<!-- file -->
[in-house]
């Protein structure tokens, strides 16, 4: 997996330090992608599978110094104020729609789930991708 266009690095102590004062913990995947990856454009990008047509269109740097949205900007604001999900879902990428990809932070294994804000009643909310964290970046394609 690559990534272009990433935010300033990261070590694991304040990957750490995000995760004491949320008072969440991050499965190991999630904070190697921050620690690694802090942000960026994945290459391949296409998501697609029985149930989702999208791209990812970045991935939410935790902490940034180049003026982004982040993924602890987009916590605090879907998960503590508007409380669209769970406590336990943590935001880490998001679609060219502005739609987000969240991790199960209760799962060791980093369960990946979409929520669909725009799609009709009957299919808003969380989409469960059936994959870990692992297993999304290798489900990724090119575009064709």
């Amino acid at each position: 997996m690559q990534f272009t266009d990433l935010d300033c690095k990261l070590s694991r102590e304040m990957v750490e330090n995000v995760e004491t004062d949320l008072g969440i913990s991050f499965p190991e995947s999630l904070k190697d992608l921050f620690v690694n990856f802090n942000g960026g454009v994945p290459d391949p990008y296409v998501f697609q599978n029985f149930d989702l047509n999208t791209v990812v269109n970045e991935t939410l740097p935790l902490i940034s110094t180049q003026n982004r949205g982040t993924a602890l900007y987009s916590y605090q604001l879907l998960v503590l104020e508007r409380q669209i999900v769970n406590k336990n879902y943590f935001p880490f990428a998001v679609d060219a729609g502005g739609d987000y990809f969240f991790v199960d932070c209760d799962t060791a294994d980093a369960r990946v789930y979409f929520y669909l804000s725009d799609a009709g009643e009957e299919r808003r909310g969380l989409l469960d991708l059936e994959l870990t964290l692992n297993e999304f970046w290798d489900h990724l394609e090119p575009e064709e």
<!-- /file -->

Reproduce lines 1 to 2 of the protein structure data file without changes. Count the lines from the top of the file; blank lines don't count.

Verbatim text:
[in-house]
């Protein structure tokens, strides 16, 4: 997996330090992608599978110094104020729609789930991708 266009690095102590004062913990995947990856454009990008047509269109740097949205900007604001999900879902990428990809932070294994804000009643909310964290970046394609 690559990534272009990433935010300033990261070590694991304040990957750490995000995760004491949320008072969440991050499965190991999630904070190697921050620690690694802090942000960026994945290459391949296409998501697609029985149930989702999208791209990812970045991935939410935790902490940034180049003026982004982040993924602890987009916590605090879907998960503590508007409380669209769970406590336990943590935001880490998001679609060219502005739609987000969240991790199960209760799962060791980093369960990946979409929520669909725009799609009709009957299919808003969380989409469960059936994959870990692992297993999304290798489900990724090119575009064709």